We'll give you some advice so you can get the most enjoyment from your black beer!
Never, ever drink a dark beer straight from the can or bottle! Admit it, you've done it - but, shame on you. When you pour the beer, tilt the glass, pour it slowly, and then wait for 90 seconds to two minutes before taking your first sip. During this time, a process called surging takes place. Bubbles released from the beer collect at the surface, forming the head and giving a creamy, rich mouthfeel.
Drinking from a glass also allows you to thoroughly enjoy the solid bitterness and sweet aftertaste, as it will expose your palate to the aromas more easily. If you've noticed that people seem to have very different opinions about dark beers, it could be that some of them are drinking them wrong. Pour correctly and enjoy!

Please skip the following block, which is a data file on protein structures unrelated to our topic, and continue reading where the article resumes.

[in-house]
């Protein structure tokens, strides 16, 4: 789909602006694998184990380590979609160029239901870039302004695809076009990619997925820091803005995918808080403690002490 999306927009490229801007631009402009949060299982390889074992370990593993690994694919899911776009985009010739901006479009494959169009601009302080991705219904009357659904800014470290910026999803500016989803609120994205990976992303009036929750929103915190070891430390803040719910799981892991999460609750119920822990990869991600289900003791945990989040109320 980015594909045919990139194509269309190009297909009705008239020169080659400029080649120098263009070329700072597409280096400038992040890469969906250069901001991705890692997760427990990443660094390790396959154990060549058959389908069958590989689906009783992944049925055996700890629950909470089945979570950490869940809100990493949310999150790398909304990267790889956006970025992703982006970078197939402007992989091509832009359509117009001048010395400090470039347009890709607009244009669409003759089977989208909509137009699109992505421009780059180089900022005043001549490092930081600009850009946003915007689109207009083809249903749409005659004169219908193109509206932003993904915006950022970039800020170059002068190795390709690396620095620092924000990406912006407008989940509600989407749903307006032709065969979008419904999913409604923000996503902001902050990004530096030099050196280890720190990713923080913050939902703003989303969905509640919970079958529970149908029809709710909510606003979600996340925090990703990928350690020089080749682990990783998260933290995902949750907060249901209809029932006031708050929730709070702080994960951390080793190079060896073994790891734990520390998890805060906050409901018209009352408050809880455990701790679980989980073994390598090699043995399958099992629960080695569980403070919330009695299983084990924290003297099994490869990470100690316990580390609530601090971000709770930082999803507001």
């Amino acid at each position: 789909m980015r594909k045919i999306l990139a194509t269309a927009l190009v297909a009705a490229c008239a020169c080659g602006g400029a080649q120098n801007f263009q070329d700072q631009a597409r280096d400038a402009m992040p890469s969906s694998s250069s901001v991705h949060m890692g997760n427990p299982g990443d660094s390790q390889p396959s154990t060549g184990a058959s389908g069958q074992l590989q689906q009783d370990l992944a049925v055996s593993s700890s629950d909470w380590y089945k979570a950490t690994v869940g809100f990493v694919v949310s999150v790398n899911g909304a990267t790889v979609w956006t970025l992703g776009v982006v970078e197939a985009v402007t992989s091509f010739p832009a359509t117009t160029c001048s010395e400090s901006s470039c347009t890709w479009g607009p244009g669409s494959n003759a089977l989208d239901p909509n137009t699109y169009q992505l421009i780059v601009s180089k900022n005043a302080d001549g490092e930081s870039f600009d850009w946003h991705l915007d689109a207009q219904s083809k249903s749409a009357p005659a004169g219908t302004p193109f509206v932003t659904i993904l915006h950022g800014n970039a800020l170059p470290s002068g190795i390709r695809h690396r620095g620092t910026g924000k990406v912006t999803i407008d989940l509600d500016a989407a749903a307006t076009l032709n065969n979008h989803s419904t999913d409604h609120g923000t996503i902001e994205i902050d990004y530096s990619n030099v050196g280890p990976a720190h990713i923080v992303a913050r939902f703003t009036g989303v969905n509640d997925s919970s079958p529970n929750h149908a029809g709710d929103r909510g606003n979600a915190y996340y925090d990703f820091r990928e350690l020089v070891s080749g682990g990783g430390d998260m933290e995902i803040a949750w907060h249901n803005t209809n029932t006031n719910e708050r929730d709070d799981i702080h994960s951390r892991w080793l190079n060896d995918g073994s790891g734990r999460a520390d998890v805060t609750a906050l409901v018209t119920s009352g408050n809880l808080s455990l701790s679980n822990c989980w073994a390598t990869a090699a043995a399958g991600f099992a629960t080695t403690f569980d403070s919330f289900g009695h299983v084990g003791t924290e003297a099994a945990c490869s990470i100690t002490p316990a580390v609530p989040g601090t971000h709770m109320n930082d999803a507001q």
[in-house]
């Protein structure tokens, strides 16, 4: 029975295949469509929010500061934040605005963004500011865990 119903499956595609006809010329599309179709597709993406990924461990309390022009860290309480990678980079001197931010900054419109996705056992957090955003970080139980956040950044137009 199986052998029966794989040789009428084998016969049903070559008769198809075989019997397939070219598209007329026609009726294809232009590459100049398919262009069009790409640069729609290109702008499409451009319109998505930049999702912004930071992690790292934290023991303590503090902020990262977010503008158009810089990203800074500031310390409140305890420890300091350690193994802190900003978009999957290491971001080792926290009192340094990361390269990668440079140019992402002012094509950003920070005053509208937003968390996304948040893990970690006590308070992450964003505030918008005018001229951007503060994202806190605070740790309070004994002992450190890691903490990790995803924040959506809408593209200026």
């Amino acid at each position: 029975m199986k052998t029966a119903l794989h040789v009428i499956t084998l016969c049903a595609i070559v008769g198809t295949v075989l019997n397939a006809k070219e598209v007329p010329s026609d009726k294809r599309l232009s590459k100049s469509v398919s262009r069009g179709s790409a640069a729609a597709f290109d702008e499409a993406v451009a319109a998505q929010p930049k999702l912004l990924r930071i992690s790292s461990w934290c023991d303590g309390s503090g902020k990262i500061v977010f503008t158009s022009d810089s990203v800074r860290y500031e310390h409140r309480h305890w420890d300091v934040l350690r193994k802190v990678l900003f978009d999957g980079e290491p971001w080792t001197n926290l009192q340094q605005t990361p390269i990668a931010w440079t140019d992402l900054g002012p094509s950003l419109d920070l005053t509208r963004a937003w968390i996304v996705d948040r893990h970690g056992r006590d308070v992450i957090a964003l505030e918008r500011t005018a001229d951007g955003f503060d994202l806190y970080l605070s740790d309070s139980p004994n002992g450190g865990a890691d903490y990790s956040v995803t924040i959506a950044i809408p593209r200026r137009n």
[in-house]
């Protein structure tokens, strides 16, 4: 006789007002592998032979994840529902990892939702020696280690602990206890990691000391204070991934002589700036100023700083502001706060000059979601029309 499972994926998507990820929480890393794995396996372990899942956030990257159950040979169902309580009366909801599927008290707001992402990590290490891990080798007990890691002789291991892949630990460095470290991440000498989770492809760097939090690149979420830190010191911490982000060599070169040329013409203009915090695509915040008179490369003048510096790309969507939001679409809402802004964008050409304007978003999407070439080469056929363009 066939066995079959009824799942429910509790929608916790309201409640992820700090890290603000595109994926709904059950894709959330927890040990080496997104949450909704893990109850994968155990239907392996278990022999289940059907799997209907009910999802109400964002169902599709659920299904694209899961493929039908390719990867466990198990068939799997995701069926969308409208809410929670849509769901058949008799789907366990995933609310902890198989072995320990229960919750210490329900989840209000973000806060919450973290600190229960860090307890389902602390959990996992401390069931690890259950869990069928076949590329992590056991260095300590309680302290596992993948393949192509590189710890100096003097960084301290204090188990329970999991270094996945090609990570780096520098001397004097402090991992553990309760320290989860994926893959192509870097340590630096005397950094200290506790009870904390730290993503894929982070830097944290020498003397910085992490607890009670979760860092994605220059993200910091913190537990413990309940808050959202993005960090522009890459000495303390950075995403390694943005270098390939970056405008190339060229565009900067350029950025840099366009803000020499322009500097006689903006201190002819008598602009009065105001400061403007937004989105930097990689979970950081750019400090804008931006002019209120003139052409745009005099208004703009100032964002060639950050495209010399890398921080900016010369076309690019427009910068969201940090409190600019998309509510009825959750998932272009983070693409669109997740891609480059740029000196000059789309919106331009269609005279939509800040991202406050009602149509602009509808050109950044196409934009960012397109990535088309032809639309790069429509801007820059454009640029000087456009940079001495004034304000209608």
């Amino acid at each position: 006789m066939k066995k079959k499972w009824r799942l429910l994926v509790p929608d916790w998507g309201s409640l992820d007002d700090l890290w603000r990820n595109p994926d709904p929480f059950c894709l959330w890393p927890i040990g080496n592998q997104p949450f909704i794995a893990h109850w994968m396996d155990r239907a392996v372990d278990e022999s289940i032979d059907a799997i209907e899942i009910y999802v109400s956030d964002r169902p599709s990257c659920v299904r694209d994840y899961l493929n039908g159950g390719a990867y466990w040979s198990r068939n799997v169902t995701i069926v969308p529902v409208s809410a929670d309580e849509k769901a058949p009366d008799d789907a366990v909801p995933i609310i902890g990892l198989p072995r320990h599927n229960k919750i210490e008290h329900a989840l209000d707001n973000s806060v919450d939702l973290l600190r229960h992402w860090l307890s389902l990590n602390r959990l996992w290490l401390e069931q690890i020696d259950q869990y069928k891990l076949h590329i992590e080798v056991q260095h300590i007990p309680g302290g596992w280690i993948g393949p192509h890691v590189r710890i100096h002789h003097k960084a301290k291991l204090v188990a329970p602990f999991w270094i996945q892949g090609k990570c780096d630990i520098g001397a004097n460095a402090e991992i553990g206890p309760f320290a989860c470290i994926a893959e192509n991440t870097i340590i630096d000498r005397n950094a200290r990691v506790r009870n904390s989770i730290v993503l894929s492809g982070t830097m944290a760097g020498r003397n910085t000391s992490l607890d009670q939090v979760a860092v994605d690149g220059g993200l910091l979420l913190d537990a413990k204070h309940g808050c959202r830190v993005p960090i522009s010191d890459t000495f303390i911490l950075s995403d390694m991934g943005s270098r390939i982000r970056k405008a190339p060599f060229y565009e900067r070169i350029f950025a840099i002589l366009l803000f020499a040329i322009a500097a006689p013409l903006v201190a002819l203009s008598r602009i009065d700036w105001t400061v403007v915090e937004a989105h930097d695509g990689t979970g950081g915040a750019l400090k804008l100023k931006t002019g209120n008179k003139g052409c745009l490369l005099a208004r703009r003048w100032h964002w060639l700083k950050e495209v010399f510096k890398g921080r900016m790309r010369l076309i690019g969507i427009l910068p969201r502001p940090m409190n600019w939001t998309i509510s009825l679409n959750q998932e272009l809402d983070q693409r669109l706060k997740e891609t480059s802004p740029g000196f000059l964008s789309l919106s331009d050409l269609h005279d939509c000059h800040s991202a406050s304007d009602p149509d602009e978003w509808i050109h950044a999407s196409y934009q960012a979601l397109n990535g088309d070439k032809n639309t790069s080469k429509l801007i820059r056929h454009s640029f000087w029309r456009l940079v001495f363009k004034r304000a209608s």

If you are on the fence about dark beer, or a true lover who wants to try something different, how about a black beer cocktail or dessert?
Here are some cocktails, both traditional and innovative.
Or why not try some adult dessert cocktails that balance bitterness and sweetness?
The gourmet experience doesn't have to end here. Have some other goodies!
Black beers are delicious regardless of the season. Try refreshing lagers in the summer and rich ales in the winter. And don't stop there- mix things up with some cocktails and desserts! Japan truly has some great black beers on offer. Remember that our tastes are individual, so please read all the descriptions to help you choose the best beer for you - and then try a different one too!
Author: Rikako Miyazaki/Translation: Susan Lucier-Ogawa/ Photos: Koichi Miura, Yamato Muraoka